“This is the second most important election in the country next to the presidential election,” Ryan said.
Ryan said the recall election trumps everything but the presidential race — because the recall’s impact extends beyond the Badger state’s borders. “Most folks in Washington D.C. look at this election as a national trend setting election,” he said.
Ryan was in Milwaukee Monday, April 9th talking about his budget plan to business leaders, but the conversation soon turned to the recall. “Basically, courage is on the ballot,” Ryan said.
Ryan’s Democratic opponent in the First Congressional District, Rob Zerban, agrees the recall is important — to the point that it’s sapping resources from other races.
“In Wisconsin, you talk to donors and they say, ‘look, I’m really supporting the recall effort right now,’” Zerban said. “Once the recall is done there will be more of a focus on our elections this November.”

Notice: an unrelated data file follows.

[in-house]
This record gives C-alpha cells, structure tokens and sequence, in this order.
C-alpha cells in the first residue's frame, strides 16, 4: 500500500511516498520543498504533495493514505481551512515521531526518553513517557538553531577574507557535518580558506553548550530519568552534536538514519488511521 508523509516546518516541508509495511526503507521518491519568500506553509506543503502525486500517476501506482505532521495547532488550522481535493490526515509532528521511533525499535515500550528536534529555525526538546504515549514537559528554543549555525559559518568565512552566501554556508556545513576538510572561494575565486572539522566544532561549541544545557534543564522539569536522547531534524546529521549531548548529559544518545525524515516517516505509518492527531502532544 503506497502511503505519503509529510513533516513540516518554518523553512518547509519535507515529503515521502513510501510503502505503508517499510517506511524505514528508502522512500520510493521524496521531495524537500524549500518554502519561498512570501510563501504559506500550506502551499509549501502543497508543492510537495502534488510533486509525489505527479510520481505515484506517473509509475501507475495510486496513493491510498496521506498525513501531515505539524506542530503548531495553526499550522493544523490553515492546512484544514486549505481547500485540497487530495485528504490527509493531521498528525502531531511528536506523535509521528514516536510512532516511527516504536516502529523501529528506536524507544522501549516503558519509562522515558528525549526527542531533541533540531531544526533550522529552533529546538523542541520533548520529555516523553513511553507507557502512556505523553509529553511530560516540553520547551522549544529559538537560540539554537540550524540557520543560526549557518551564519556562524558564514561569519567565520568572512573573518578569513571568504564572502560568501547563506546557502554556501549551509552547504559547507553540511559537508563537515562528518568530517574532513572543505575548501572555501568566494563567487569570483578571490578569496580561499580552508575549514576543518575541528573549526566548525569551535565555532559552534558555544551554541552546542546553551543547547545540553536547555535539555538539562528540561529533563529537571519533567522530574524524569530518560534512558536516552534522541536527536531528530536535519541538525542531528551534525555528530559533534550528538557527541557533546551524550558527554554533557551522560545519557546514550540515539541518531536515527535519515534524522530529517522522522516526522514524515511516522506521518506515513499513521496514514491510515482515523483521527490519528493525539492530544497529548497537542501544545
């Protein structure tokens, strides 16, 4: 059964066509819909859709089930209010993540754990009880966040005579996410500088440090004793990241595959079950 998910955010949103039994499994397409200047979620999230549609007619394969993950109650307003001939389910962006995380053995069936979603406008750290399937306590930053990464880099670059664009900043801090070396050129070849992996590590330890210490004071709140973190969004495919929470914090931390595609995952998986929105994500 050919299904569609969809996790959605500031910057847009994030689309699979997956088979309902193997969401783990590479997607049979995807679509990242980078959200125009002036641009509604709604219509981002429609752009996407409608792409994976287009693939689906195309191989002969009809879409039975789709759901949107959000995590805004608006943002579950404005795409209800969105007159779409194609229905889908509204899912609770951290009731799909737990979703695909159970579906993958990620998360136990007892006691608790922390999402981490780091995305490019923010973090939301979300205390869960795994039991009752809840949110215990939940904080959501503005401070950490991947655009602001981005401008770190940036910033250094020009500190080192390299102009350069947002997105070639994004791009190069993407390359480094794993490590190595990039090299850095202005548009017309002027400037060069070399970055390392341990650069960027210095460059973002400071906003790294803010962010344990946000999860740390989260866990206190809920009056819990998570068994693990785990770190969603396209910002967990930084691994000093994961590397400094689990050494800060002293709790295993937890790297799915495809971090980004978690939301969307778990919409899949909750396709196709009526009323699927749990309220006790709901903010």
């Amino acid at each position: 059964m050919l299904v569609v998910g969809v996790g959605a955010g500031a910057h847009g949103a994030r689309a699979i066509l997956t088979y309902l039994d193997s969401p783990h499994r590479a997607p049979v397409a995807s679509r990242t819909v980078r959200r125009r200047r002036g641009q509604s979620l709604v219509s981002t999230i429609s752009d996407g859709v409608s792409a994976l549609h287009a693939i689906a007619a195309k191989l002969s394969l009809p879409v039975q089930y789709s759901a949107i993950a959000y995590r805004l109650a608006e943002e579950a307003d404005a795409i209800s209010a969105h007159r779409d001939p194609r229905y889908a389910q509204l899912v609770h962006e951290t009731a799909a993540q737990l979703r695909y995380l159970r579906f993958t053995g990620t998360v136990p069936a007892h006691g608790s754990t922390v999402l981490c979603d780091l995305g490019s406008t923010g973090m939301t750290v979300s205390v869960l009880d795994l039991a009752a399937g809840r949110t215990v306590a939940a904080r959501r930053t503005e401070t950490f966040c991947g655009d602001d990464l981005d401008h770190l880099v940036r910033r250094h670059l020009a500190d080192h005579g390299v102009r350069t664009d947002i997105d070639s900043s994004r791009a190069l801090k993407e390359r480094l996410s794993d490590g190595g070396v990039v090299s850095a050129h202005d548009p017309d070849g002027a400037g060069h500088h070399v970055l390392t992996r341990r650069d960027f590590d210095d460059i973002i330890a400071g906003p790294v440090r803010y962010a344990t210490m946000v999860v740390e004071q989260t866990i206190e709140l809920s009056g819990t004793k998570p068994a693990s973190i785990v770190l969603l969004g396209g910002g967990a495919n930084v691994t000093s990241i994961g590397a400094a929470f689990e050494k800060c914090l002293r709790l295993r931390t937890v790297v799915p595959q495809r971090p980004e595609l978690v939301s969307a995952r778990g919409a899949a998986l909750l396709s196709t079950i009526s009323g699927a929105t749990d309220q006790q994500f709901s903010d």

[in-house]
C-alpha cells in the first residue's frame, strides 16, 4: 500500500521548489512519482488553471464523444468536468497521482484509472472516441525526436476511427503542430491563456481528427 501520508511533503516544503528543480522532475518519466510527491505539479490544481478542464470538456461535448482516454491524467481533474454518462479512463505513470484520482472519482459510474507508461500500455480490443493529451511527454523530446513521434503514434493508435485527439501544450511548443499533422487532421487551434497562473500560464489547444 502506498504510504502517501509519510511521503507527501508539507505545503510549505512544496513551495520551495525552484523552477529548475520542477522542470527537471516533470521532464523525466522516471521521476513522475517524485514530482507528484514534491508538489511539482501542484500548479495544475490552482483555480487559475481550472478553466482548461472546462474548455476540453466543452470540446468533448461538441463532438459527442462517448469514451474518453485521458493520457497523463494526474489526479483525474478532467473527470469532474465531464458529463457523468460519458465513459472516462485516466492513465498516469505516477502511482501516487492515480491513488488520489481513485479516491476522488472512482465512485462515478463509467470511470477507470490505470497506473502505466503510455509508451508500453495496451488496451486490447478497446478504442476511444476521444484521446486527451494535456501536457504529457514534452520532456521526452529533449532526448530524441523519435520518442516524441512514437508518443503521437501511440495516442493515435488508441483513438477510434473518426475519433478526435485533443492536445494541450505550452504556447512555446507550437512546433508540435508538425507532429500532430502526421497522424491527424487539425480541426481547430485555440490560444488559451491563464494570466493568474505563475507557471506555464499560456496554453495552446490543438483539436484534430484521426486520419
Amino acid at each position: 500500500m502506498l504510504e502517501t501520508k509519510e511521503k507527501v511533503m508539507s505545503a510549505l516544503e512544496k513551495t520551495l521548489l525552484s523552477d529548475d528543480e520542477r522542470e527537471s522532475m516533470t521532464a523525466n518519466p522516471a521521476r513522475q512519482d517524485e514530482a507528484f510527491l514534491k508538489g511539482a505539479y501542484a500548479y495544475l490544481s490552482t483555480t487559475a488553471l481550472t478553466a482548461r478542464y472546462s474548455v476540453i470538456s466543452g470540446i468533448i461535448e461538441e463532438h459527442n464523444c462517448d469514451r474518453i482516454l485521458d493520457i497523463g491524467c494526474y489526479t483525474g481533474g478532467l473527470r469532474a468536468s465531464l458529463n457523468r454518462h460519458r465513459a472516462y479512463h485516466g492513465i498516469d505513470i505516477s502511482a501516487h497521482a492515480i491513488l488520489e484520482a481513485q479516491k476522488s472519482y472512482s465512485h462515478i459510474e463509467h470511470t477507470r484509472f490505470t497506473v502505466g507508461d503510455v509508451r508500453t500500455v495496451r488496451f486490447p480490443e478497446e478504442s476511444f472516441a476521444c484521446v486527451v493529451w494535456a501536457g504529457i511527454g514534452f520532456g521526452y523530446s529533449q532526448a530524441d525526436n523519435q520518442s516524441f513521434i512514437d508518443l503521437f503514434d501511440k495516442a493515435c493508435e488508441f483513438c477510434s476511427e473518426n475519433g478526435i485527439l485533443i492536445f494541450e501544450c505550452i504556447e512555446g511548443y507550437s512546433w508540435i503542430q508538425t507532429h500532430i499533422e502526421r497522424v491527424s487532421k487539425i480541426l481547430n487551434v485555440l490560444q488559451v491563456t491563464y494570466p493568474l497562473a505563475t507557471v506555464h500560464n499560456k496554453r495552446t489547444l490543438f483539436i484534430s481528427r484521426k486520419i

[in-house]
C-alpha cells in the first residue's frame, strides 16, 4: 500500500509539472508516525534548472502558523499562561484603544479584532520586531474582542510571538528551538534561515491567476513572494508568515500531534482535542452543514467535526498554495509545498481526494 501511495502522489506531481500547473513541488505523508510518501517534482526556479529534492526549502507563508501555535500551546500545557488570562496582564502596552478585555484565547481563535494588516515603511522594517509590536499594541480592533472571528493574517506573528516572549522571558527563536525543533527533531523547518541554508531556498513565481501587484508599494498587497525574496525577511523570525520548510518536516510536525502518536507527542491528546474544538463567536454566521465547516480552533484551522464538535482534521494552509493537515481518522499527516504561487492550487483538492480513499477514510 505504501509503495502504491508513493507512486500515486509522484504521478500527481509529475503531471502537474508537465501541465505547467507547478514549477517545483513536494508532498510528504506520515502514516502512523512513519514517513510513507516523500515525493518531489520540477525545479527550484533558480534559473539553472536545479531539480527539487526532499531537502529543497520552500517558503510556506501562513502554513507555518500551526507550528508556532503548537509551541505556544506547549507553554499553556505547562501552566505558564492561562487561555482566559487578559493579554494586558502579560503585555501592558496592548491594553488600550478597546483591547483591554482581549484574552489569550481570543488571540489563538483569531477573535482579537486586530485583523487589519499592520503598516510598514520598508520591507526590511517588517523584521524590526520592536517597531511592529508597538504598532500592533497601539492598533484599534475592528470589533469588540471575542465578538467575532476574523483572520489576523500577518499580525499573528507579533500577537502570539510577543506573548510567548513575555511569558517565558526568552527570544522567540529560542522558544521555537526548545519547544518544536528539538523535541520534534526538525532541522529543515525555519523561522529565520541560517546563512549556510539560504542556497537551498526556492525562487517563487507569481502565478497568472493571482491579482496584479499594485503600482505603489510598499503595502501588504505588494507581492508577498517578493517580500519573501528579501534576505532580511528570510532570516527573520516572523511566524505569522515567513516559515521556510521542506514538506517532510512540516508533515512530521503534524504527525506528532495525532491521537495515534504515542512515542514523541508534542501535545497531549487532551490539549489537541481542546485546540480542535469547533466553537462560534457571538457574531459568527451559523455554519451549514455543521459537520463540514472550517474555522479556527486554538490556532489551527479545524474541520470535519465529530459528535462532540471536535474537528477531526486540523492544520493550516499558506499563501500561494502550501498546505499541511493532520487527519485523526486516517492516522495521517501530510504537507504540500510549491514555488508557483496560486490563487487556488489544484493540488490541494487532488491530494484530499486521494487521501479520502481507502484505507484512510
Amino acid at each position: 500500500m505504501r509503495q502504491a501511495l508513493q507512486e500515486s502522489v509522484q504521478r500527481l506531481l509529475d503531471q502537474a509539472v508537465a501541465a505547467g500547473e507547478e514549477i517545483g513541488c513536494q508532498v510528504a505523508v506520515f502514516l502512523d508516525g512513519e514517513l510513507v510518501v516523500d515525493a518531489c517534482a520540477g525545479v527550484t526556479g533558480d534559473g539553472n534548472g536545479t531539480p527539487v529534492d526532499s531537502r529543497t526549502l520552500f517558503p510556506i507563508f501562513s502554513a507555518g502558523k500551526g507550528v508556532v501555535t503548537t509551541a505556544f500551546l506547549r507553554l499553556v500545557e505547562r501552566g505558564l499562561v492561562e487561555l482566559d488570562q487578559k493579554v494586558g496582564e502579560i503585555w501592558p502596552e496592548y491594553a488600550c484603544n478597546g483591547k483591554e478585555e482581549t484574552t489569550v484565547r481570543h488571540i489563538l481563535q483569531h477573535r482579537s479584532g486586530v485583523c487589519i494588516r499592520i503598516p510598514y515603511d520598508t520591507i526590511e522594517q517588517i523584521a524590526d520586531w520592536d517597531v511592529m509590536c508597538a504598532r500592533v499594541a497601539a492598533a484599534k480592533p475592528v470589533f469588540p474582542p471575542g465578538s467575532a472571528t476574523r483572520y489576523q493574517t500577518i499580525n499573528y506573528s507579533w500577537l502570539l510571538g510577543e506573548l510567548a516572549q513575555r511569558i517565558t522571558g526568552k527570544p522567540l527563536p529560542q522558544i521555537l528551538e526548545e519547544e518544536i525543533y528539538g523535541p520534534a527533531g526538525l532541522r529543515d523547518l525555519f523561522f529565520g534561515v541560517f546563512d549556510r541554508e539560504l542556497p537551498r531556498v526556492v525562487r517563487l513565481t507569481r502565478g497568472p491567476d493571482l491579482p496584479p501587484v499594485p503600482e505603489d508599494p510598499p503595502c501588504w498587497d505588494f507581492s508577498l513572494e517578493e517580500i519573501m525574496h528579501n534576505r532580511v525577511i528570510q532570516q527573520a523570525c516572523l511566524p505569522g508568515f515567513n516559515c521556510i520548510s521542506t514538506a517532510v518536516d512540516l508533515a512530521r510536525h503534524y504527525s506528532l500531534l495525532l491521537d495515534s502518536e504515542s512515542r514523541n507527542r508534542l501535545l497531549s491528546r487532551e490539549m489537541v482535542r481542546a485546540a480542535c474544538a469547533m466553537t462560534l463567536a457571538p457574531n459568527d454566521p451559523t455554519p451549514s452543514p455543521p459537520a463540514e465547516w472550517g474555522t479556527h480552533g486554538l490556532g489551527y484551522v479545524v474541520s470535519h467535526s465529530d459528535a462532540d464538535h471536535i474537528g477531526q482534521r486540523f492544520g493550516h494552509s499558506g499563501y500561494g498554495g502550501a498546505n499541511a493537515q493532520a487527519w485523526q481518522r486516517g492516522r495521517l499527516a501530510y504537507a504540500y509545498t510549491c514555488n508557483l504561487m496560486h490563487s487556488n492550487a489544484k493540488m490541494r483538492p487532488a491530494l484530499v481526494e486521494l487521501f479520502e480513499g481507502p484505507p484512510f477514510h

Experts say outside groups — including political action committees and unions — could spend $100 million in Wisconsin trying to win the Walker race.
“It’s definitely a referendum on Walker’s misplaced agenda and misplaced priorities,” Zerban said.
Ryan says the outcome of that referendum has the potential to cast a long shadow over American politics for years to come.
“If Scott Walker or these state senators get recalled in June,” Ryan said, “what governor or state Legislature in the future is going to take on these big structural challenges? What politician is going to take on these entrenched special interest groups and deal with these problems in the states if this is what happens to you? That’s why the stakes are so high.”